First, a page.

The Armenian authorities claim to have taken a further step toward meeting their membership commitments to the Council of Europe with the May 20 passage of amendments to the country’s controversial laws on elections and rallies. President Robert Kocharian’s leading political allies say the move will guarantee freedom of assembly and seriously complicate chronic electoral fraud, the principal source of political tension in Armenia.
However, their political opponents and leading civic groups have dismissed the amendments as insignificant and misleading. Indeed, they allow the ruling regime, which has failed to hold a single free and fair election, to continue to exercise full control over all electoral processes and to restrict anti-government demonstrations.
Besides, the regime has never quite complied with the existing laws that declare vote rigging to be a serious crime and that guarantee Armenians’ basic human and civil rights. This appears to be the reason why the Council of Europe’s and other pan-European structures’ emphasis on legislative reform in Armenia has yielded few tangible results in terms of the democratization of its deeply flawed political system.
On paper, the amended law on public gatherings makes it somewhat easier for opposition groups to stage demonstrations. The authorities can now stop or disperse such protests only if they result in “violations of the law” and feature calls for a “violent overthrow” of the government. The legislation does not specify what those violations could be. It also retained a highly controversial clause whereby no rallies can be held within a 150-meter radius of the presidential palace in Yerevan and other “strategic” facilities such as the nuclear power plant at Metsamor.
The law in question was enacted in May 2004 at the height of an opposition campaign of anti-Kocharian demonstrations. Legal experts from the Council of Europe and the OSCE concluded afterward that it does not meet European standards for freedom of assembly. They also criticized Armenia’s Electoral Code for not envisaging sufficient safeguards against vote irregularities.
The amendments to the code give more rights to proxies of election candidates on polling days and should enable the police to sort out Armenia’s notoriously inaccurate vote registers. More importantly, it allows Kocharian to appoint only one member of each electoral commission.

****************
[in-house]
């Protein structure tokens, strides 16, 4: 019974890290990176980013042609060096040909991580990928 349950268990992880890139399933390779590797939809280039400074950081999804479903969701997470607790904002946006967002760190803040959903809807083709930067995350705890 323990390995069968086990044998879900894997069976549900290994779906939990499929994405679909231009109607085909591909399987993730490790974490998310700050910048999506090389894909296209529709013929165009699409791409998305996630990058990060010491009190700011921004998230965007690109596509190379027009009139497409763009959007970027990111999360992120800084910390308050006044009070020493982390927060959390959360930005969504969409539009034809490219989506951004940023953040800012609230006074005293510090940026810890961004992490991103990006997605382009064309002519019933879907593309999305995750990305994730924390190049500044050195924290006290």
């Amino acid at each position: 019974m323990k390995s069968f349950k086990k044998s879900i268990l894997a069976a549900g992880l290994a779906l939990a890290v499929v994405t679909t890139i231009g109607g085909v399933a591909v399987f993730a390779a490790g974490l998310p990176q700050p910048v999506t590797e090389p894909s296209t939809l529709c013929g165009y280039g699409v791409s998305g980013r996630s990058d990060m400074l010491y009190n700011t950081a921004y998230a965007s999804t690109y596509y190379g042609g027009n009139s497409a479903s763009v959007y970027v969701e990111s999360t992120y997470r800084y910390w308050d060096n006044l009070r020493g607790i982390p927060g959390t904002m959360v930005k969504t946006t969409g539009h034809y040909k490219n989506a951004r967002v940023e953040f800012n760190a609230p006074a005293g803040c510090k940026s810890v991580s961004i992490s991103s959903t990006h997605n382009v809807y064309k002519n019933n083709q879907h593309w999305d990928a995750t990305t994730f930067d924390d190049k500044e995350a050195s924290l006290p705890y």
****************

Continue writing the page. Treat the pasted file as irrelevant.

Kocharian until now named three of the nine members of the country’s Central Election Commission and its territorial divisions. The other commission seats are controlled by the six parties and blocs represented in parliament. Only two of them are in opposition to Kocharian.
The two vacant commission seats will now be given to another pro-presidential parliamentary faction and Armenia’s Court of Appeals, all of whose members were appointed by Kocharian. The Armenian leader and his allies will thus retain their overwhelming control of the bodies handling elections at various levels.
Not surprisingly, the opposition is not happy with the legislative changes. They were also criticized on May 24 by the Partnership for Open Society, a coalition of more than three dozen local non-governmental organizations advocating political reform. Its leaders claimed that some of the amendments would even facilitate fraud. One of amendments stipulates that ballot papers no longer have to be signed by at least three members of a precinct commission in order to be considered valid.
The NGOs also slammed Council of Europe experts for reportedly praising the amendments. They had already denounced the pan-European organization’s Parliamentary Assembly (PACE) for its October 2004 resolution that made a largely positive assessment of Yerevan’s human rights record just months after an unprecedented crackdown on the Armenian opposition.
The 46-nation assembly noted its “excellent cooperation” with the Armenian authorities, echoing statements by officials from the Council of Europe’s top governing body, the Committee of Ministers. One of them, Pietro Ago, declared during a February 2004 visit to Yerevan that the authorities “should be congratulated for their good actions” relating to political reform. The Italian diplomat pointed to the abolition of the death penalty in Armenia and to the passage of new laws on mass media, the human rights ombudsman, and alternative service.
The enactment of those laws was among the key conditions for Armenia’s accession to the Council of Europe in January 2001. However, the country has hardly become more democratic since then; it has even regressed in some areas. The Council of Europe membership did not prevent the authorities from scandalously closing A1+, the sole Armenian television channel not controlled by Kocharian, in April 2002. Ironically, they used one of the laws cited by Ago to pull the plug on the popular channel.
Furthermore, the Armenian presidential and parliamentary elections held in 2003 were again judged undemocratic by Western observers, and the U.S. State Department continues to describe the Kocharian administration’s human rights record as “poor.”
The Armenian authorities have repeatedly demonstrated that they can easily trample a law or constitutional clause if it threatens their grip on power. They have rejected the few Council of Europe recommendations that pose such a threat. The authorities, for example, have stubbornly resisted demands to scrap the Soviet-era practice of “administrative arrests,” which they have used to imprison hundreds of opposition activists and supporters. Nor have they agreed to significantly curb Kocharian’s sweeping powers as part of a planned reform of the Armenian constitution.
(RFE/RL Armenia Report, May 19, 24; February 6, 2004)